The Kinds of Stories We Tell
There are four kinds of story that are relevant for our purposes in reinvention:
1. A true or fictitious narrative designed to interest, amuse or instruct. Note that not all stories we tell are true, especially the ones in our heads.
2. A narration of events in the life of a person. This definition tends to be the default when we’re thinking about reinvention stories; basically, you’re talking about what has brought you to this moment and where you want to go. This is when you’re thinking of telling your story out in the world.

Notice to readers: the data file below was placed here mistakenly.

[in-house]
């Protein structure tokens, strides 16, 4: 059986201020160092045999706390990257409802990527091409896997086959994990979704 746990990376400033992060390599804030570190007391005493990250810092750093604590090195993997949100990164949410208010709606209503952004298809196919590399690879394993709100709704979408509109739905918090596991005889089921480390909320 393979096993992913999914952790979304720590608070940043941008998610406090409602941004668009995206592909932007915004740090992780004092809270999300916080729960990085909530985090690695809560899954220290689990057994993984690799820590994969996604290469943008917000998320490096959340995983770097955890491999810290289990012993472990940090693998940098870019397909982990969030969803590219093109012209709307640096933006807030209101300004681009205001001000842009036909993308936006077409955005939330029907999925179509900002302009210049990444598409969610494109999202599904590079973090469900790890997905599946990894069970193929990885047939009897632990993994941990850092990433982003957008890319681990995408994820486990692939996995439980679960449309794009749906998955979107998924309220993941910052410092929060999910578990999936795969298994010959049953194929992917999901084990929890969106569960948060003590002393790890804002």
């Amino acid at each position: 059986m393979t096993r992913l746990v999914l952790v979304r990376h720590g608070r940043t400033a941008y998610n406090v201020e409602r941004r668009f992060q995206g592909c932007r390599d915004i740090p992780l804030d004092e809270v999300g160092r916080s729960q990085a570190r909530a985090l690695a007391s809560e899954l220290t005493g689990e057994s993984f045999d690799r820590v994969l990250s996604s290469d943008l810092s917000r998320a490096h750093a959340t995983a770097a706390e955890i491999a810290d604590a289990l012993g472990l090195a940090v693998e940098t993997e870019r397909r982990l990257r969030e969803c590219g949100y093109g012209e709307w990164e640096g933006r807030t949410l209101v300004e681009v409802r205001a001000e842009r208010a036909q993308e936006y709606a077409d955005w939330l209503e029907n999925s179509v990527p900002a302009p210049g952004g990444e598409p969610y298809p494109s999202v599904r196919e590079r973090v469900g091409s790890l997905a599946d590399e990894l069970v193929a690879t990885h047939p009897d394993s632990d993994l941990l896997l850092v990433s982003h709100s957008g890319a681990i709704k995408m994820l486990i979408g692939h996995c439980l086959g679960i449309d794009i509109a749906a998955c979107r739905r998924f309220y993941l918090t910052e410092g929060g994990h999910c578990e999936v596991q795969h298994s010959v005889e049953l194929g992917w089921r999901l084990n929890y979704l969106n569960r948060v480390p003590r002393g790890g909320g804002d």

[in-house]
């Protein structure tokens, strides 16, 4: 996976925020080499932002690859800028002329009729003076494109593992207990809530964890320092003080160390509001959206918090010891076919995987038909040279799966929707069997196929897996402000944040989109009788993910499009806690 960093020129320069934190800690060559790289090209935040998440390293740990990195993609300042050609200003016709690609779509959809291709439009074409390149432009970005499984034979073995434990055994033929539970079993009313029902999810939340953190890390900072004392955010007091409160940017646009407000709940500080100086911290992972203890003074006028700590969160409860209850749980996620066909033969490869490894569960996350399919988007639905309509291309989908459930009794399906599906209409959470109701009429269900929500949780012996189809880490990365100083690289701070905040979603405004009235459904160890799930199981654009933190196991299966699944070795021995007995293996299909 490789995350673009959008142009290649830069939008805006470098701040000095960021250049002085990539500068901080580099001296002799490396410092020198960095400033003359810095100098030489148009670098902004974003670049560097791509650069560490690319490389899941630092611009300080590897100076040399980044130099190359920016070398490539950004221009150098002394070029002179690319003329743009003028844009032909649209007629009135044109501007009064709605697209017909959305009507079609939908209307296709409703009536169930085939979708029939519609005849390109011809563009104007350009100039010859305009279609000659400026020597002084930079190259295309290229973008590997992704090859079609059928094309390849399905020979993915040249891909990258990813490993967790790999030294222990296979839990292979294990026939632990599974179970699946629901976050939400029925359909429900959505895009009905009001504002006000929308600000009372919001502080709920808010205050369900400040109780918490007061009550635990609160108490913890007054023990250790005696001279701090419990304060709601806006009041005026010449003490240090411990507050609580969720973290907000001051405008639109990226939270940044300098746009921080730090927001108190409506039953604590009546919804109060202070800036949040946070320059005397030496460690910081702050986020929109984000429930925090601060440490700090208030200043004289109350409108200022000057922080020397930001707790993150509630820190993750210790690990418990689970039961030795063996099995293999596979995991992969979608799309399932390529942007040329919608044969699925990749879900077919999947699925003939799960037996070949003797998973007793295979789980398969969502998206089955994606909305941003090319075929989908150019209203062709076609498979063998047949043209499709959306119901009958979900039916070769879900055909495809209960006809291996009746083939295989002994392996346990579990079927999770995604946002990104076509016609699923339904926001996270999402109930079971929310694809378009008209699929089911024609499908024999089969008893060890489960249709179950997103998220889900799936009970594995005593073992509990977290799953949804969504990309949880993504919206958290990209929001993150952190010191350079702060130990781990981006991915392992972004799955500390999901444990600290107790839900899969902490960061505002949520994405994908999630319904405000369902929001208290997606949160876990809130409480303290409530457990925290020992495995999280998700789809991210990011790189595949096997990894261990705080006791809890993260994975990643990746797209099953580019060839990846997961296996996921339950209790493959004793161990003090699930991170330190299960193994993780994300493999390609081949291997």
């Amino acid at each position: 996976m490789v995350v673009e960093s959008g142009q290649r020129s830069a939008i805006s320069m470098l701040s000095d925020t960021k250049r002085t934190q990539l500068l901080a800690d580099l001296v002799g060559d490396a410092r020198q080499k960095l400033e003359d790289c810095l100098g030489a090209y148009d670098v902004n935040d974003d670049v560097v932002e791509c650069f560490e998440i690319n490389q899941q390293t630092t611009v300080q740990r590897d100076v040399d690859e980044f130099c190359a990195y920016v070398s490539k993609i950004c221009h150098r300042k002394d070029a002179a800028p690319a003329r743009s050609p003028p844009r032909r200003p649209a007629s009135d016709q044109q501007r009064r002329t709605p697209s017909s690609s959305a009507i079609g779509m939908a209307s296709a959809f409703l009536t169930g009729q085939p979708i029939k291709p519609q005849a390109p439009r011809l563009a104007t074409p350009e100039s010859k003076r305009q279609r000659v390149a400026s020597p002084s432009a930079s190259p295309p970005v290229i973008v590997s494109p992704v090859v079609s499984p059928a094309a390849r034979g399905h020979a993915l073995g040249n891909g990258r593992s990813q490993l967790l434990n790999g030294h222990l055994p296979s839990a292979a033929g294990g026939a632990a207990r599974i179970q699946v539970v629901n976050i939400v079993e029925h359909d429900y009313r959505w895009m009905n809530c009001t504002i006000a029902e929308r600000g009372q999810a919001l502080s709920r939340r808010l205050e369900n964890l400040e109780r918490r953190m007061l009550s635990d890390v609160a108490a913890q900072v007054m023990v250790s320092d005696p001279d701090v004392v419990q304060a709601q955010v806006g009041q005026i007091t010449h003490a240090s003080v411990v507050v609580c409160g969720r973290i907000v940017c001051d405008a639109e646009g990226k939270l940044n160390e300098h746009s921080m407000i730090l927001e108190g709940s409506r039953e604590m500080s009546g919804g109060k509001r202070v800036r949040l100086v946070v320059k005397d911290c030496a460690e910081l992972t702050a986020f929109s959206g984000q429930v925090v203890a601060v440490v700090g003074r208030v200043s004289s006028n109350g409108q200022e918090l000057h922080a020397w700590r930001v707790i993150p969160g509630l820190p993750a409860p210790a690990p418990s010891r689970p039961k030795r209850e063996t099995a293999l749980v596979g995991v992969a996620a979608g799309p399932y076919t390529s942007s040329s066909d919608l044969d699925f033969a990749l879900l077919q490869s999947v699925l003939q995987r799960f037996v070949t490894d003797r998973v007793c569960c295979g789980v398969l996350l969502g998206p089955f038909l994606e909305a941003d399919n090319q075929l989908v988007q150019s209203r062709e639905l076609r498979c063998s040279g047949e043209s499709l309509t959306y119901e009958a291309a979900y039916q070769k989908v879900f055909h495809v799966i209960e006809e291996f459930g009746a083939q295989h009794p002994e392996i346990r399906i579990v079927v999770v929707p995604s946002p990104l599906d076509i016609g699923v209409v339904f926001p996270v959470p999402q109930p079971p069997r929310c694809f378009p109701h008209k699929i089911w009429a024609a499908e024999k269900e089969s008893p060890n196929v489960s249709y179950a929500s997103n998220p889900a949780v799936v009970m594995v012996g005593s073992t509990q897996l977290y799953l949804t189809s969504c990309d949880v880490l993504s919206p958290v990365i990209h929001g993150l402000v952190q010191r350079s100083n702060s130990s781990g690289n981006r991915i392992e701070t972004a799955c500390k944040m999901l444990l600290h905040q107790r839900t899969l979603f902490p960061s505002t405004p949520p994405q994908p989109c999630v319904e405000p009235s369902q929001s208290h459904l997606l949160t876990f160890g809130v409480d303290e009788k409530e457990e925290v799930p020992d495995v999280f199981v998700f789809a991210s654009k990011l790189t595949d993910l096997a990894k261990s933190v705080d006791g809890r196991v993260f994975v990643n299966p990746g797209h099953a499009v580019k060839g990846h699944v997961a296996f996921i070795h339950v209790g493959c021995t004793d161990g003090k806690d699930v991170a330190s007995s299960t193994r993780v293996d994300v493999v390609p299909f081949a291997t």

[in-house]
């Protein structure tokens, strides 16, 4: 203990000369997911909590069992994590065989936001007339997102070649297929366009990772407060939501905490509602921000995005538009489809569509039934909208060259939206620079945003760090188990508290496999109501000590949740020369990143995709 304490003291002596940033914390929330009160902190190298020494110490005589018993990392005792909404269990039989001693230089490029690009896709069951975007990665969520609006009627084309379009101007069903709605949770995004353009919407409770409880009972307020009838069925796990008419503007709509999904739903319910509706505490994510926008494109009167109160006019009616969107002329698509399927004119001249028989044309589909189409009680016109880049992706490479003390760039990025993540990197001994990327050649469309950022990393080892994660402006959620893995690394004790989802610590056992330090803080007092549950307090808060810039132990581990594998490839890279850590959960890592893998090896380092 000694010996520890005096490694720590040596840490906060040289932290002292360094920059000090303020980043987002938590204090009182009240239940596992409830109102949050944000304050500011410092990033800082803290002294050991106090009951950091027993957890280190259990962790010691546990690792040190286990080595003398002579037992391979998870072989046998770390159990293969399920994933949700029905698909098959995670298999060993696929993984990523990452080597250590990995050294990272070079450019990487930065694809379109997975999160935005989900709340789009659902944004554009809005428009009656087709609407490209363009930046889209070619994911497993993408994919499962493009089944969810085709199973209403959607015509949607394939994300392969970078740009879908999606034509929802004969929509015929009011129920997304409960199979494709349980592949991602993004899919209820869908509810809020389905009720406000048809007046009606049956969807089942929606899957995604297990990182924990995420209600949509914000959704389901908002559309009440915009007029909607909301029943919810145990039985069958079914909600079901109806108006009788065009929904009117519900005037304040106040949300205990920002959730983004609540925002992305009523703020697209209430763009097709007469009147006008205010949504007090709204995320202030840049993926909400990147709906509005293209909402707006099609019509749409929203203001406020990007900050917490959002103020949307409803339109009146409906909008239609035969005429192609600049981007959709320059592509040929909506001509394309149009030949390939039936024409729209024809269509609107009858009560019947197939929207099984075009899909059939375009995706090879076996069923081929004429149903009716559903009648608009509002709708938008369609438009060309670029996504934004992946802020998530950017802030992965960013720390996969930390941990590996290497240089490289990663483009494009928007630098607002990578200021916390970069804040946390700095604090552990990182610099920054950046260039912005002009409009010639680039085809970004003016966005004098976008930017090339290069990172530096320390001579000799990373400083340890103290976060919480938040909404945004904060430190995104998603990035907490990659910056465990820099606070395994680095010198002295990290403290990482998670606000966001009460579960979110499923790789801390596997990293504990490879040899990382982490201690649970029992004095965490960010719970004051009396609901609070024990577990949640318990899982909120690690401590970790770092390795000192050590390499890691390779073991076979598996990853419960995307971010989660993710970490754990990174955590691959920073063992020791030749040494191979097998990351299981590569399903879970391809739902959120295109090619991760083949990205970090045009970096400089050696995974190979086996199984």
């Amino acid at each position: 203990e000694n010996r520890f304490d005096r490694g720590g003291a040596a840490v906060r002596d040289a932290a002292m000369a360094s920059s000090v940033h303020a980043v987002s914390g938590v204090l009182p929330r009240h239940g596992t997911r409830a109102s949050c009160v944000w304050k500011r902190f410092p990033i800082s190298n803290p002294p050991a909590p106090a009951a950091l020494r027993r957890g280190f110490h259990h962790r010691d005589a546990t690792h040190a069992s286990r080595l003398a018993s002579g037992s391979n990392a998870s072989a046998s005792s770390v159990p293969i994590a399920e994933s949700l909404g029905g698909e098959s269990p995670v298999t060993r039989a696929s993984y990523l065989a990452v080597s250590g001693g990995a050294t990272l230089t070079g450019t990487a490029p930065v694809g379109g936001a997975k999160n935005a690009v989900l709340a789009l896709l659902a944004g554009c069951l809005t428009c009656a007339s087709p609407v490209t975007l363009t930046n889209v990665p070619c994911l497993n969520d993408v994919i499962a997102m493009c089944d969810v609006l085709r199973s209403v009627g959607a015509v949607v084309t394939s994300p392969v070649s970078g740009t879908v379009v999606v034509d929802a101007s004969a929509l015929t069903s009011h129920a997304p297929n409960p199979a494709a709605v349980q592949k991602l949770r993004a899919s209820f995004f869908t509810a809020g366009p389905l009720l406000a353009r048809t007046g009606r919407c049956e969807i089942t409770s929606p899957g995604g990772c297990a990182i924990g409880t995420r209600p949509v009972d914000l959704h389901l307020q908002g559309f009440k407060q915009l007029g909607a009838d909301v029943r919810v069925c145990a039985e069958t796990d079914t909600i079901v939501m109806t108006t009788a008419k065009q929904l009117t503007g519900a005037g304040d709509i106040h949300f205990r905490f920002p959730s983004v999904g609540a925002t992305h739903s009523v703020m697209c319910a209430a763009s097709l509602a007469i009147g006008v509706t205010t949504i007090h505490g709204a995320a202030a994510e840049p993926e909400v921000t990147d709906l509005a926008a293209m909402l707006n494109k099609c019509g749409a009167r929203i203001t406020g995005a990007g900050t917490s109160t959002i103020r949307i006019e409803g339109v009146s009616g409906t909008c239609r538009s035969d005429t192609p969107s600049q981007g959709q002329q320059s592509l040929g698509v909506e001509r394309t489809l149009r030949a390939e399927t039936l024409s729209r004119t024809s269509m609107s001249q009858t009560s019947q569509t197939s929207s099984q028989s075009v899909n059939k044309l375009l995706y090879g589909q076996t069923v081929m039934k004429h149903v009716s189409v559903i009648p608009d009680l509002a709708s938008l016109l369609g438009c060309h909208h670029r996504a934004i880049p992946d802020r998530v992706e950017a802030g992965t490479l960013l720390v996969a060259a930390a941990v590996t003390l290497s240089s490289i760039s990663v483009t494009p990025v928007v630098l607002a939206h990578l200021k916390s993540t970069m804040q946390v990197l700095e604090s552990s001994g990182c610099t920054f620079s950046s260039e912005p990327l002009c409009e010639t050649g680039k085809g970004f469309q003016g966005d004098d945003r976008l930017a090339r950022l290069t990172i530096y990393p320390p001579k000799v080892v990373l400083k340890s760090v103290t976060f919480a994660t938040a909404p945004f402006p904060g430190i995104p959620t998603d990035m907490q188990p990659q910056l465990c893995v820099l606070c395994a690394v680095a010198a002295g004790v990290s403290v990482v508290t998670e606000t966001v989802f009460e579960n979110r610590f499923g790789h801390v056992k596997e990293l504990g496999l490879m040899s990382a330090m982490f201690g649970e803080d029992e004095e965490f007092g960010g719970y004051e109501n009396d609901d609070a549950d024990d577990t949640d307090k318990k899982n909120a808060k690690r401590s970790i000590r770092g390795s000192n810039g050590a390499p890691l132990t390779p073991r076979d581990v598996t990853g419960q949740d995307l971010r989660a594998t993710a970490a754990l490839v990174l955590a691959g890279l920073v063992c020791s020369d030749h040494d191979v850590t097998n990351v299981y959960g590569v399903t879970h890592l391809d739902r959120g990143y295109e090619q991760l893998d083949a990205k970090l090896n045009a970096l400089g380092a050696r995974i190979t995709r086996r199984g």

3. A report or an allegation. The relevant point here is that this story may be accurate or not. You get to make a choice. This is critical when it comes to reporting what’s happening to you in your reinvention—are you telling yourself stories that are true or not?
4. A lie or fabrication. Sometimes we deliberately tell a lie like when we want to hide a job gap or the fact that we’ve been fired. Other times, the lies are subconscious. When this happens, we’re lying to ourselves; for example, like when we believe myths like no one over 40 can get a job.
You want to take all these angles into account when you shape your narrative.